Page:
Getting Away from Technology

by Brian Blum on September 6, 2010

A student on a class trip to Poland

I wrote in an earlier post about how human beings aren’t built to truly multitask – an action we increasingly rely on to parse all the data coming at us from the web or our mobile devices. New research is trying to figure out not only what happens psychologically when we try to do two things at once, but whether our brain neurology is being re-mapped by our incessant use of technology.

The preliminary answer seems to be yes, and it’s not necessarily good news. New York Times technology journalist Matt Richtel participated earlier this year and is now writing about a unique week-long backpacking trip undertaken by a group of scientists where gadgets were banned and their itinerary took them far out of the range of cell phones.

Would these highly connected researchers act – no, think – differently in such a situation, he asks?

The scientists were split, according to Richtel in an interview with Terry Gross on NPR’s Fresh Air interview program, with some feeling that “the constant stream of data was making it increasingly difficult to focus and concentrate” and others saying “the benefits of having constant access to information far outweighed any consequences.”

But all of the scientists noticed that they began to feel more relaxed and more engaged in the world. They slept a little better; waited a bit longer before answering a question. “You don’t feel in (such) a rush to do anything, your sense of urgency fades,” Richtel says.

But only after three days – that was the amount of time for the disconnect effect to kick in. This might explain why we feel more relaxed after a three-day weekend as opposed to a “normal” two-day break from work.

Why is this the case? A laboratory study had rats learning new tasks. When the rats were given time away from the task to process it, the action moved into memory and real long-term learning took place. Without that down time, the rats were more prone to forget what they’d just done.

We can extrapolate that, Richtel says, to our contemporary lives, where we rarely give ourselves a break. If we’re waiting for an appointment and the person we’re meeting is late, what do we do? We pull out our smart phone and check email, text, browse the Internet or play a game. Even people without smart phones may listen to music on an iPod.

What we need to do, Richtel claims, is simply “be,” to not fill every moment with something electronic, to let the learning consolidate in our brains.

Richtel is certainly not advocating a ban on technology. He is adamant that our use of the web and mobile devices has made us more productive – he uses the example of using a Google map to find an address than having to call the person and write down directions  – and he readily admits he couldn’t survive the 21st century without his addictions.

And addiction it is. Why do you feel compelled to check email constantly, for example? Because you never know when there will be something exciting coming in. Each new message gives the brain a squirt of dopamine. If you had advance warning that interesting messages would only be delivered at 4:00 PM, you’d be less inclined to alt-tab to Gmail throughout the day.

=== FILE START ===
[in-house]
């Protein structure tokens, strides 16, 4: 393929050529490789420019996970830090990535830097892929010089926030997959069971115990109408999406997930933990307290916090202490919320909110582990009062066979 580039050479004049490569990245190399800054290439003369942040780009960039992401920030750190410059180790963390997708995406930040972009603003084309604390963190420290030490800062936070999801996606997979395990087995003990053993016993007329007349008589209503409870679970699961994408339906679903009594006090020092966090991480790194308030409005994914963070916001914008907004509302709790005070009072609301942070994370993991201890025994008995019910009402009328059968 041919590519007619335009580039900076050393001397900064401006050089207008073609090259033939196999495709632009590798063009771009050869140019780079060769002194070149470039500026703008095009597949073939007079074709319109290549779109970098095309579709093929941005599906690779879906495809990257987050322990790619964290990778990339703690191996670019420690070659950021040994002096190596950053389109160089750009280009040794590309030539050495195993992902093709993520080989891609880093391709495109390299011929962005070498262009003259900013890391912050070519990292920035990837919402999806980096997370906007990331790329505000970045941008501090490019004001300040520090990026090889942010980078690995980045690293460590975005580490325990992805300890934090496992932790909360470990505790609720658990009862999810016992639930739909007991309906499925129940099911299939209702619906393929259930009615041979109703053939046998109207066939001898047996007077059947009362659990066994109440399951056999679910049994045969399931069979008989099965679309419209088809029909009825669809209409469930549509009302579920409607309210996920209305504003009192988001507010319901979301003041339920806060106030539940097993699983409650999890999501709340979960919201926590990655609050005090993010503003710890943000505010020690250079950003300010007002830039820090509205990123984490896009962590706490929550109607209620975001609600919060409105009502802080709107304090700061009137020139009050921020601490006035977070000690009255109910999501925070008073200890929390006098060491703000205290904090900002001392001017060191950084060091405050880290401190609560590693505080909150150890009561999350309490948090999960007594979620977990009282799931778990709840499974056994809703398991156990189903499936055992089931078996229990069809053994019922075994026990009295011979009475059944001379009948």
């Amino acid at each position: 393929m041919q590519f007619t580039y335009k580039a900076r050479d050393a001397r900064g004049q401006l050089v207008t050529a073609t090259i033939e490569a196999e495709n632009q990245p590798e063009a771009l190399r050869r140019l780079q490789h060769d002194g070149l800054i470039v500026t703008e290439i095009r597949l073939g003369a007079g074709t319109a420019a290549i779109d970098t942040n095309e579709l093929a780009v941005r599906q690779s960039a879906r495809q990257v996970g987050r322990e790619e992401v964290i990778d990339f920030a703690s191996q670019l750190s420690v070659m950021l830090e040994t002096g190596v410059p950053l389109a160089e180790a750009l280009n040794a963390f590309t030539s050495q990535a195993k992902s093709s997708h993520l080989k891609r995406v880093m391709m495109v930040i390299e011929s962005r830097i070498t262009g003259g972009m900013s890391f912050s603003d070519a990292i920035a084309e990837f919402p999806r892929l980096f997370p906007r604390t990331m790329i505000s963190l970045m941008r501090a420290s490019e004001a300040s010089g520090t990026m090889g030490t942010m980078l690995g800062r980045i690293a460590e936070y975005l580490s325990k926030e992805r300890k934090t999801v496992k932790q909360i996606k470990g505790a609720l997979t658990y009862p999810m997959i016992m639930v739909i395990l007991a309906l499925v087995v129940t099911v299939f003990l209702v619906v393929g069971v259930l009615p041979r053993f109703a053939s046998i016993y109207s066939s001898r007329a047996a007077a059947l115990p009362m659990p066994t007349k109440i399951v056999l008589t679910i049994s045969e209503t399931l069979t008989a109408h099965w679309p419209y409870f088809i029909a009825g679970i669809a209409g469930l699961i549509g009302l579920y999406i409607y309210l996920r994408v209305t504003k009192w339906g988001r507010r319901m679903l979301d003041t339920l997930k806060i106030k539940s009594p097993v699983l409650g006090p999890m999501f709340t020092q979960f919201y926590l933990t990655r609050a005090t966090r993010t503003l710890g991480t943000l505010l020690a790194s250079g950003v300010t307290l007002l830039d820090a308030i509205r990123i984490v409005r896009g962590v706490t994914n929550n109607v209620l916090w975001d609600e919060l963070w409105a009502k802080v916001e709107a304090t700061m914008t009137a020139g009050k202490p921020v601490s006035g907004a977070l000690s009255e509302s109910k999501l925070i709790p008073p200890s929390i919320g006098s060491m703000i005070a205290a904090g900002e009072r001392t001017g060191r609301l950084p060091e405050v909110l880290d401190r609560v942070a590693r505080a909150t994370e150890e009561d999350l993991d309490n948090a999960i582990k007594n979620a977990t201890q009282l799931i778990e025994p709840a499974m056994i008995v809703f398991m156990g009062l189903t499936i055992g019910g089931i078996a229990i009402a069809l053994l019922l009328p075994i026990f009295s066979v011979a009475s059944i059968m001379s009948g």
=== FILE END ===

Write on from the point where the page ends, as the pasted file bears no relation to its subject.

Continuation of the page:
Indeed, The New York Times reports that the average computer user checks 40 websites a day and can switch programs 36 times an hour!

Technology is like food, he posits. You need to eat and there’s no reason not to appreciate tasty (and hopefully nutritious) meals. But “we know that some food is Twinkies and some food is Brussels sprouts,” Richtel quips. And we’re well aware that you can also over-eat which has obvious negative consequences.

What about our teenagers who are growing up on ubiquitous screens, frantically checking Facebook, email, tweets, chat and Skype wherever they are? Will their brains look different than those of us who had to go into the living room to get access to a screen (the television)?

The research is pointing to yes. Our brains are elastic, Richtel explains. It’s not as if our ways of processing information is fixed at birth and never changes. Each new technology modifies the neural pathways, in particular the frontal lobe which is the last to develop. How it does that is the subject of upcoming research which Richtel will be writing about later this year.

While our 17-year-old daughter Merav was away on a school trip to Poland this summer, she made a point of not checking in online. Merav’s experience in Poland, visiting lost Jewish communities and crying at the concentration camps, was intense – “difficult but meaningful” is how she described it upon her return home. Was her level of engagement different than her peers, many of whom were texting away at the dinner table?

It would be presumptuous for me to make such a claim. But it’s undeniable that our use of technology profoundly affects us. I, for one, am looking forward to the Jewish holidays this year – Rosh Hashana and Shabbat coincide in such a way that those who observe the High Holy Days according to a more strict interpretation of Jewish law will have a full three days of enforced technology deprivation.

I wonder how I’ll feel on the other side?

Matt Richtel received the Pulitzer Prize in 2010 for a series in The New York Times on driving while multitasking.

A shorter version of this article appeared on Israelity.

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